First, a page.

Doxycycline for Dogs

An antimicrobial drug, Doxycycline is used extensively to treat a wide range of canine health conditions. Some of these health issues include leptospirosis, urinary tract infections, Rocky Mountain spotted fever, Chlamydia, tick-borne Lyme disease, etc. On the other hand, Doxycycline can prevent and keep secondary or minor microbial infections at bay while treating the primary condition.

However, Doxycycline may not be effective against viral or fungal infections as this medication is grouped under the class of broad-spectrum antibiotics.  

Doxycycline at a Glance

Brand Name


Generic Name



Tetracycline class of broad-spectrum antibiotic

FDA approval

             FDA approved only for humans

Availability (off-the-counter or prescription)


Suitable for

Cats and Dogs

Dosage availability

As 100mg tablets

Is Doxycycline Safe for Dogs?

Vets usually prescribe Doxycycline for treating bacterial infections afflicting dogs, such as Lyme disease, ehrlichiosis, mycoplasma, toxoplasmosis, psittacosis, and leptospirosis. Though Doxycycline is, by and large, approved as an extra-label medication for canines, you must get a vet's prescription to administer the drug. Make sure you administer the entire course of the drug as advised by the veterinarian and strictly follow the guidelines.


Doxycycline works effectively against many microbes and bacteria such as Escherichia. coli (E. coli), Wolbachia, and Serratia. The drug's action checks the protein production in bacteria, slowing down and arresting cell division and growth, eventually killing them. You'll need to offer Doxycycline consistently for the long-term as the drug's protein-synthesis blocking action takes effect slowly.

Doxycycline Dosage for Dogs

Doxycycline dosage prescribed by the vet for your dog will broadly vary based on the infection type and duration. For the most part, Vets prescribe 2.27-4.53   mg/lb (5-10mg/kg) of Doxycycline every 12-24 hours, depending on the weight of your Fido. Your vet could also fix the dosage after carefully evaluating the dog's particular needs for the drug.

Though you're not required to offer food to your dog while administering the medication, nourishment helps keep side effects at bay. Offering Doxycycline without food increases the likelihood of your dog suffering from side effects such as vomiting and nausea. Nevertheless, make sure you let the dog drink plenty of clean, filtered water for the entire treatment period.

In this respect, it's crucial to offer a little amount of water following the medication administration if you notice swallowing or breathing problems. Your dog will recover from the infection and recuperate quickly, provided you administer the dose simultaneously daily. Since the therapeutic action of Doxycycline takes place gradually, vets typically prescribe the drug as a prolonged therapy or treatment procedure.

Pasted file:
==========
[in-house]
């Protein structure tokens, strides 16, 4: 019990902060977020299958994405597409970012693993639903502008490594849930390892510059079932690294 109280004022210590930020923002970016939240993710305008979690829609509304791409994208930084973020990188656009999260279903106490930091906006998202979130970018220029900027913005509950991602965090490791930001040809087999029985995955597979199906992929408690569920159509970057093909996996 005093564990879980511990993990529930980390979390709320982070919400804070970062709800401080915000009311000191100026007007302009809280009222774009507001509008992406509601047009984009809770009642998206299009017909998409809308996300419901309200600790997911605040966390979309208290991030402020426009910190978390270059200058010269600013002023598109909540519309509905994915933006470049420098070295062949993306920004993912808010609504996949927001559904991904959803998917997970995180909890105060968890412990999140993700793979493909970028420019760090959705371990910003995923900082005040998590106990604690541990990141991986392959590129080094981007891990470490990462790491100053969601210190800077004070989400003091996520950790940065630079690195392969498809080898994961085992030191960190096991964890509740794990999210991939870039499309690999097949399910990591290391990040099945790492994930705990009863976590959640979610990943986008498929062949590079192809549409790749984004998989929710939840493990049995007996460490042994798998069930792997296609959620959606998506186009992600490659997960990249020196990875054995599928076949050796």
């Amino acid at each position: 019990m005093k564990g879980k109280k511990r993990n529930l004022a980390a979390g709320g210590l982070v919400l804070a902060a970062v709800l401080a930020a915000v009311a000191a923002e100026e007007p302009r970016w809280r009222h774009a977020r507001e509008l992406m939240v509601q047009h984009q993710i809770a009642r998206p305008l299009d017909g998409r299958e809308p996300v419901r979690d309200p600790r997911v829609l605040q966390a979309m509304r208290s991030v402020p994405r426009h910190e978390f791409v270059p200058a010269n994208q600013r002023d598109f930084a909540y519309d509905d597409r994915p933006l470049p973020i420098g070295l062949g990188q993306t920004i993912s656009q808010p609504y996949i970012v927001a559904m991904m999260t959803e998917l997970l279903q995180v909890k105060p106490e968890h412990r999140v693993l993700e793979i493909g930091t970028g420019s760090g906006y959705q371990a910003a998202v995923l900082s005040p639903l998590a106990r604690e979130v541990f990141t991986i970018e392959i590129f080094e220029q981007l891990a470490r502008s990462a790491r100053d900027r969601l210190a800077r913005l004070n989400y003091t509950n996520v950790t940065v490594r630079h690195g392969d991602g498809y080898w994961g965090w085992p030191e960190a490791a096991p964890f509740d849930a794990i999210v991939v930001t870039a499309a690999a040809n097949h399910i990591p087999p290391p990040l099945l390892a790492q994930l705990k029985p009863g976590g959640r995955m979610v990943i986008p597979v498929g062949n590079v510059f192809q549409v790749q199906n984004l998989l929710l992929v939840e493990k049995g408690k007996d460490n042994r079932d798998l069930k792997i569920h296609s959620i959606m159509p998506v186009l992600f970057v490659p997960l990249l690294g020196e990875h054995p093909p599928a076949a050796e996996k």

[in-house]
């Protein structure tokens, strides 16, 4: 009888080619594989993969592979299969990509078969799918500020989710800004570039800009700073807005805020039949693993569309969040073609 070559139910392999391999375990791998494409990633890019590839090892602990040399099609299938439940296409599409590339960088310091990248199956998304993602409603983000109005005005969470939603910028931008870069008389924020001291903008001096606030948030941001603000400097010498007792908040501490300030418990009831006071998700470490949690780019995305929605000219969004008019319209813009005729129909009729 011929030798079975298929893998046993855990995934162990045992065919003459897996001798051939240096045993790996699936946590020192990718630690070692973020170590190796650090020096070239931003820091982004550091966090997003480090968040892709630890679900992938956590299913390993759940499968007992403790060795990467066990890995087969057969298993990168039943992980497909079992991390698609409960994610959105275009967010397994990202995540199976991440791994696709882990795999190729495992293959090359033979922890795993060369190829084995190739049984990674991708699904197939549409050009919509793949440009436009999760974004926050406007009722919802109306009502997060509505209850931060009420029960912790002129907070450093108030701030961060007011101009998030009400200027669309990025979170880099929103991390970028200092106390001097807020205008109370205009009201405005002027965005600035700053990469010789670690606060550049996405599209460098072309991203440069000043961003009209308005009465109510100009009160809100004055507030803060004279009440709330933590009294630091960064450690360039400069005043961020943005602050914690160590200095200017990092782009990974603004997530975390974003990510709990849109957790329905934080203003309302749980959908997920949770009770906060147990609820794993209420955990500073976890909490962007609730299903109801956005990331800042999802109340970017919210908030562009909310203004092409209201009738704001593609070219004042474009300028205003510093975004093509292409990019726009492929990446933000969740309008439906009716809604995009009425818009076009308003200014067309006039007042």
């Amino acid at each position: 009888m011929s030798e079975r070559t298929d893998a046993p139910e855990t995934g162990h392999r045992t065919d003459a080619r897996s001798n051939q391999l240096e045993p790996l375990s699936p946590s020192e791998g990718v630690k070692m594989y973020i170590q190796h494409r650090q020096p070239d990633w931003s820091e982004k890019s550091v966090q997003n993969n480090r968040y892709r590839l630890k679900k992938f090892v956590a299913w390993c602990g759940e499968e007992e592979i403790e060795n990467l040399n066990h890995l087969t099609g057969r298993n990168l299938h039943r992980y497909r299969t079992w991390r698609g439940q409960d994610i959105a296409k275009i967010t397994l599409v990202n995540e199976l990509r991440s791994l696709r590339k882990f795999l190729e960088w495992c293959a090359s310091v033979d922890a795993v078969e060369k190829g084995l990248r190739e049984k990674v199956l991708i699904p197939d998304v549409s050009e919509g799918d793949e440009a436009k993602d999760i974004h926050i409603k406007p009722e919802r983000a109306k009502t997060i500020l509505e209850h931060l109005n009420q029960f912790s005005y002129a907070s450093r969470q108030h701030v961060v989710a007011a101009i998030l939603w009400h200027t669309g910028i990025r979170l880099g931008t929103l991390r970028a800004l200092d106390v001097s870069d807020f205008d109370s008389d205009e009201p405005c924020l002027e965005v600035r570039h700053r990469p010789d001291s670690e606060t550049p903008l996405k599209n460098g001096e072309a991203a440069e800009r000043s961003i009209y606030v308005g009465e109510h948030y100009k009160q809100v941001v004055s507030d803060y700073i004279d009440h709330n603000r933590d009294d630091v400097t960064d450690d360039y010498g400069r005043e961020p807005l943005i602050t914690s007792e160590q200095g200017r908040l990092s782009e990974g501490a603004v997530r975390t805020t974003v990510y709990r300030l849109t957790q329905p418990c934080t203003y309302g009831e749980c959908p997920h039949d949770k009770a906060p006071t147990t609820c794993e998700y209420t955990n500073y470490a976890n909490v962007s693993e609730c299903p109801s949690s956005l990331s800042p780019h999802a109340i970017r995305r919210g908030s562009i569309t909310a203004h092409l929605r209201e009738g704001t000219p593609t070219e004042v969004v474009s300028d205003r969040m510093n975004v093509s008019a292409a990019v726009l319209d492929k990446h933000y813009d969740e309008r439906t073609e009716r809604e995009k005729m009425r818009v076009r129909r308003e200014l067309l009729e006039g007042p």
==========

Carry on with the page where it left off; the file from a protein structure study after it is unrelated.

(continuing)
Therefore you should complete the full course of the medicine instead of stopping it the moment you observe improvement in symptoms.

Likely Side Effects

Almost all dog breeds tolerate Doxycycline with a sound effect, which implies that canines usually do not exhibit side effects. Nevertheless, some common side effects, including but not limited to vomiting, diarrhea, breathing, and swallowing issues, might occur or predominate. Besides the above side-effects, Doxycycline could also cause:-

  • Gastrointestinal issues (that could become acute resulting from overdose)
  • Hair loss
  • Limb malformations in puppies not yet born (a significant risk factor for pregnant bitches)

Like all other drugs, doxycycline may also cause an allergic reaction, ultimately leading to anaphylaxis. Get in touch with your vet as early as possible if and when you spot allergic reaction symptoms. At the same time, watch out for signs of drug interactions if your dog is already taking medications for a specific medical condition.

Before starting a treatment course, you'd better discuss how Doxycycline could interact (with other medicines) with your vet.

When Should You Not Offer Doxycycline to Dogs?

Doxycycline is susceptible to interacting with anticoagulants, barbiturates, antacids, cathartics, bactericidal, sodium bicarbonate, kaolin/pectin, methoxyflurane, iron dextran, insulin, theophylline, and digoxin. Never administer Doxycycline to your dog if the canine is allergic to the drug, and exercise caution in offering the medication if your pet is:-

  • Diagnosed with some form of acute liver disease
  • Lactating and pregnant
  • Aged less than seven months

Disclaimer: The above content is based on multiple research articles referred to online. Global Dog Breeds intends to share information, but it's strictly advised to consult a veterinarian and seek advice before using any medications described. We believe each condition and dog is unique, and only after careful evaluation from a qualified professional should you be offering any medications to your pet.

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